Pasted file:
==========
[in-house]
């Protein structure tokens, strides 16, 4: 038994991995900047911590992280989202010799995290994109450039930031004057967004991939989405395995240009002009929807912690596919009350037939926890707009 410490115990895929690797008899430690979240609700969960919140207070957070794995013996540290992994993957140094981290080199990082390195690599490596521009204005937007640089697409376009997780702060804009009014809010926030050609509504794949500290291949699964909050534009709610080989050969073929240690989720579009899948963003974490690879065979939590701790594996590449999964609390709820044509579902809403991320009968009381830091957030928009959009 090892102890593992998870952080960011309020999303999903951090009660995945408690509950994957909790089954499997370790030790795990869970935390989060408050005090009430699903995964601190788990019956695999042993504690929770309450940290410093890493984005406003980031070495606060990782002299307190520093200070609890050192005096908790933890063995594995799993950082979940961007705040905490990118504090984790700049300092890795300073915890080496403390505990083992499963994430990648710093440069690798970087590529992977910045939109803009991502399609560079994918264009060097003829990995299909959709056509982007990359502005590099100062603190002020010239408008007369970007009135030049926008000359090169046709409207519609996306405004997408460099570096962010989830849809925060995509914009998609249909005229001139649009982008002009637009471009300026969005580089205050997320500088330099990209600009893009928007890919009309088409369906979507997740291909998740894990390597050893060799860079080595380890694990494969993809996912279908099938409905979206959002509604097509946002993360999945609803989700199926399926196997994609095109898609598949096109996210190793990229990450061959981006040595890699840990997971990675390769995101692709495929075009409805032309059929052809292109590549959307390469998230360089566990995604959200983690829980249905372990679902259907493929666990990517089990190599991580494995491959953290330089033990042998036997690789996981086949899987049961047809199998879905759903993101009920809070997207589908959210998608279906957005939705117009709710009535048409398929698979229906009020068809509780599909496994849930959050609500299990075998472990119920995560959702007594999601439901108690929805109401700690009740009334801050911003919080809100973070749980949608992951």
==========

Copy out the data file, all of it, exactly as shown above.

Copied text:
[in-house]
């Protein structure tokens, strides 16, 4: 038994991995900047911590992280989202010799995290994109450039930031004057967004991939989405395995240009002009929807912690596919009350037939926890707009 410490115990895929690797008899430690979240609700969960919140207070957070794995013996540290992994993957140094981290080199990082390195690599490596521009204005937007640089697409376009997780702060804009009014809010926030050609509504794949500290291949699964909050534009709610080989050969073929240690989720579009899948963003974490690879065979939590701790594996590449999964609390709820044509579902809403991320009968009381830091957030928009959009 090892102890593992998870952080960011309020999303999903951090009660995945408690509950994957909790089954499997370790030790795990869970935390989060408050005090009430699903995964601190788990019956695999042993504690929770309450940290410093890493984005406003980031070495606060990782002299307190520093200070609890050192005096908790933890063995594995799993950082979940961007705040905490990118504090984790700049300092890795300073915890080496403390505990083992499963994430990648710093440069690798970087590529992977910045939109803009991502399609560079994918264009060097003829990995299909959709056509982007990359502005590099100062603190002020010239408008007369970007009135030049926008000359090169046709409207519609996306405004997408460099570096962010989830849809925060995509914009998609249909005229001139649009982008002009637009471009300026969005580089205050997320500088330099990209600009893009928007890919009309088409369906979507997740291909998740894990390597050893060799860079080595380890694990494969993809996912279908099938409905979206959002509604097509946002993360999945609803989700199926399926196997994609095109898609598949096109996210190793990229990450061959981006040595890699840990997971990675390769995101692709495929075009409805032309059929052809292109590549959307390469998230360089566990995604959200983690829980249905372990679902259907493929666990990517089990190599991580494995491959953290330089033990042998036997690789996981086949899987049961047809199998879905759903993101009920809070997207589908959210998608279906957005939705117009709710009535048409398929698979229906009020068809509780599909496994849930959050609500299990075998472990119920995560959702007594999601439901108690929805109401700690009740009334801050911003919080809100973070749980949608992951």